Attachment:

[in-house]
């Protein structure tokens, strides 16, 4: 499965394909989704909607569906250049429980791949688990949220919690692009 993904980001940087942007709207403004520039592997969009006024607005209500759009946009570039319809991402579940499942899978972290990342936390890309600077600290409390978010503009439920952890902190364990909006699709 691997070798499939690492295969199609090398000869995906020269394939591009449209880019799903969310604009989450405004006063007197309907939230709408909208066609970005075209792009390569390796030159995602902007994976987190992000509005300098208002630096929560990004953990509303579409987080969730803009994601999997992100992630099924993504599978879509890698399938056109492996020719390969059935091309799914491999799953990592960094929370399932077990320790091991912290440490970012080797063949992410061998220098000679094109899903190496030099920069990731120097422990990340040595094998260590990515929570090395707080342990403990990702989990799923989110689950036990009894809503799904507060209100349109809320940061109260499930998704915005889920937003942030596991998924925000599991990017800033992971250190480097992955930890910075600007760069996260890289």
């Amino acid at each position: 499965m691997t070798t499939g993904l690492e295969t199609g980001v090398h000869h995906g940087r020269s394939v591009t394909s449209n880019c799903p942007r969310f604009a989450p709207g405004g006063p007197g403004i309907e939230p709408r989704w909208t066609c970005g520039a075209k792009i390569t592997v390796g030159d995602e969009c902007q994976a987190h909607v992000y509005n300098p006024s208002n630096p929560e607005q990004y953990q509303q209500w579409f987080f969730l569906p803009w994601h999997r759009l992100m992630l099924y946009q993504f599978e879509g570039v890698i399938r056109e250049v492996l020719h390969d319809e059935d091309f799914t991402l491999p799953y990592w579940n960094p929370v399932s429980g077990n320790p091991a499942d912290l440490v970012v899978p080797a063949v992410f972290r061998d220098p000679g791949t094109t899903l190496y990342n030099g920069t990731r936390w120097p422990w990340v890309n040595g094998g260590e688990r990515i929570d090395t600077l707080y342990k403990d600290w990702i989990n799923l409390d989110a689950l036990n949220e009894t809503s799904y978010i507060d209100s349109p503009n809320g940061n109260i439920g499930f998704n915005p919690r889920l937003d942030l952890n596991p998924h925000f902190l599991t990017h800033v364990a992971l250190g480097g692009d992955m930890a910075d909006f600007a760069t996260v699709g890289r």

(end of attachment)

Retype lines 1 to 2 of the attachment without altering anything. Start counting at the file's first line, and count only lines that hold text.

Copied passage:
[in-house]
């Protein structure tokens, strides 16, 4: 499965394909989704909607569906250049429980791949688990949220919690692009 993904980001940087942007709207403004520039592997969009006024607005209500759009946009570039319809991402579940499942899978972290990342936390890309600077600290409390978010503009439920952890902190364990909006699709 691997070798499939690492295969199609090398000869995906020269394939591009449209880019799903969310604009989450405004006063007197309907939230709408909208066609970005075209792009390569390796030159995602902007994976987190992000509005300098208002630096929560990004953990509303579409987080969730803009994601999997992100992630099924993504599978879509890698399938056109492996020719390969059935091309799914491999799953990592960094929370399932077990320790091991912290440490970012080797063949992410061998220098000679094109899903190496030099920069990731120097422990990340040595094998260590990515929570090395707080342990403990990702989990799923989110689950036990009894809503799904507060209100349109809320940061109260499930998704915005889920937003942030596991998924925000599991990017800033992971250190480097992955930890910075600007760069996260890289």